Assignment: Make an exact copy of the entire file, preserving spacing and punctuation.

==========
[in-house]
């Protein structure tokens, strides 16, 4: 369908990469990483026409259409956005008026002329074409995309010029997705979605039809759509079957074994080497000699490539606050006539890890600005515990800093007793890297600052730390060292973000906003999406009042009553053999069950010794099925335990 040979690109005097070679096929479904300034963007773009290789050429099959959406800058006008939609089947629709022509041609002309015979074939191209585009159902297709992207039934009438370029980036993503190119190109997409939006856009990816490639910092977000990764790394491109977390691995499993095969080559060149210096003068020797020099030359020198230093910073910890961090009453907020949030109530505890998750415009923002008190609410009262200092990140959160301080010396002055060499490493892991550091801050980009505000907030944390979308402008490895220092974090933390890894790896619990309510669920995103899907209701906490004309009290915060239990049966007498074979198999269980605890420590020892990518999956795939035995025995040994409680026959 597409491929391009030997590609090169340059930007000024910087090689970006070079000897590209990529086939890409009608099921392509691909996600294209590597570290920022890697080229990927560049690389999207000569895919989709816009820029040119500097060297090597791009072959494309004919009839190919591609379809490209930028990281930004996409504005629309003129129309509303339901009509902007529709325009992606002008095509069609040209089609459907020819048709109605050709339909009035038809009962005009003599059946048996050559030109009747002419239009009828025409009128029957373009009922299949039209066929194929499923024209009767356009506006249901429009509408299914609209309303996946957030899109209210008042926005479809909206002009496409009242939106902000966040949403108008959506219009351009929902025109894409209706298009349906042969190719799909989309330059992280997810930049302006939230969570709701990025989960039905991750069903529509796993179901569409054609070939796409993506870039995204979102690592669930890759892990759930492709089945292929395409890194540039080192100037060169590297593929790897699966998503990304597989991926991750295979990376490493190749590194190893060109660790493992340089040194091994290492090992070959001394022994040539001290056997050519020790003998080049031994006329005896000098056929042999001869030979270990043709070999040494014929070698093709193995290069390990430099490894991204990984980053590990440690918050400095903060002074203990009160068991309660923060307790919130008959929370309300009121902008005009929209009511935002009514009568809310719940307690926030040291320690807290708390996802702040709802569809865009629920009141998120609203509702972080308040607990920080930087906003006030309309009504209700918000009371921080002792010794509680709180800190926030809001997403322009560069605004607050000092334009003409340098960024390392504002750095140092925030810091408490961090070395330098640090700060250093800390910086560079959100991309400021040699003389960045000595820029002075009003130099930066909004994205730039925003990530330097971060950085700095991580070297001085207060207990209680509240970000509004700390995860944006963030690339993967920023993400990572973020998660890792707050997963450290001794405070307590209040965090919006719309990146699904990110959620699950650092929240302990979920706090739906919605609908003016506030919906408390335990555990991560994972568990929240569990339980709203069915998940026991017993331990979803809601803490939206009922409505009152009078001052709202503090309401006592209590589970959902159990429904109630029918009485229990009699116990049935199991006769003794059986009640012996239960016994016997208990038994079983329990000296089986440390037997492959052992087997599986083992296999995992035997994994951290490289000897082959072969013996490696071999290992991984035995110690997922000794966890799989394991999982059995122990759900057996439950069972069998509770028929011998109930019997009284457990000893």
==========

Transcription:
[in-house]
């Protein structure tokens, strides 16, 4: 369908990469990483026409259409956005008026002329074409995309010029997705979605039809759509079957074994080497000699490539606050006539890890600005515990800093007793890297600052730390060292973000906003999406009042009553053999069950010794099925335990 040979690109005097070679096929479904300034963007773009290789050429099959959406800058006008939609089947629709022509041609002309015979074939191209585009159902297709992207039934009438370029980036993503190119190109997409939006856009990816490639910092977000990764790394491109977390691995499993095969080559060149210096003068020797020099030359020198230093910073910890961090009453907020949030109530505890998750415009923002008190609410009262200092990140959160301080010396002055060499490493892991550091801050980009505000907030944390979308402008490895220092974090933390890894790896619990309510669920995103899907209701906490004309009290915060239990049966007498074979198999269980605890420590020892990518999956795939035995025995040994409680026959 597409491929391009030997590609090169340059930007000024910087090689970006070079000897590209990529086939890409009608099921392509691909996600294209590597570290920022890697080229990927560049690389999207000569895919989709816009820029040119500097060297090597791009072959494309004919009839190919591609379809490209930028990281930004996409504005629309003129129309509303339901009509902007529709325009992606002008095509069609040209089609459907020819048709109605050709339909009035038809009962005009003599059946048996050559030109009747002419239009009828025409009128029957373009009922299949039209066929194929499923024209009767356009506006249901429009509408299914609209309303996946957030899109209210008042926005479809909206002009496409009242939106902000966040949403108008959506219009351009929902025109894409209706298009349906042969190719799909989309330059992280997810930049302006939230969570709701990025989960039905991750069903529509796993179901569409054609070939796409993506870039995204979102690592669930890759892990759930492709089945292929395409890194540039080192100037060169590297593929790897699966998503990304597989991926991750295979990376490493190749590194190893060109660790493992340089040194091994290492090992070959001394022994040539001290056997050519020790003998080049031994006329005896000098056929042999001869030979270990043709070999040494014929070698093709193995290069390990430099490894991204990984980053590990440690918050400095903060002074203990009160068991309660923060307790919130008959929370309300009121902008005009929209009511935002009514009568809310719940307690926030040291320690807290708390996802702040709802569809865009629920009141998120609203509702972080308040607990920080930087906003006030309309009504209700918000009371921080002792010794509680709180800190926030809001997403322009560069605004607050000092334009003409340098960024390392504002750095140092925030810091408490961090070395330098640090700060250093800390910086560079959100991309400021040699003389960045000595820029002075009003130099930066909004994205730039925003990530330097971060950085700095991580070297001085207060207990209680509240970000509004700390995860944006963030690339993967920023993400990572973020998660890792707050997963450290001794405070307590209040965090919006719309990146699904990110959620699950650092929240302990979920706090739906919605609908003016506030919906408390335990555990991560994972568990929240569990339980709203069915998940026991017993331990979803809601803490939206009922409505009152009078001052709202503090309401006592209590589970959902159990429904109630029918009485229990009699116990049935199991006769003794059986009640012996239960016994016997208990038994079983329990000296089986440390037997492959052992087997599986083992296999995992035997994994951290490289000897082959072969013996490696071999290992991984035995110690997922000794966890799989394991999982059995122990759900057996439950069972069998509770028929011998109930019997009284457990000893």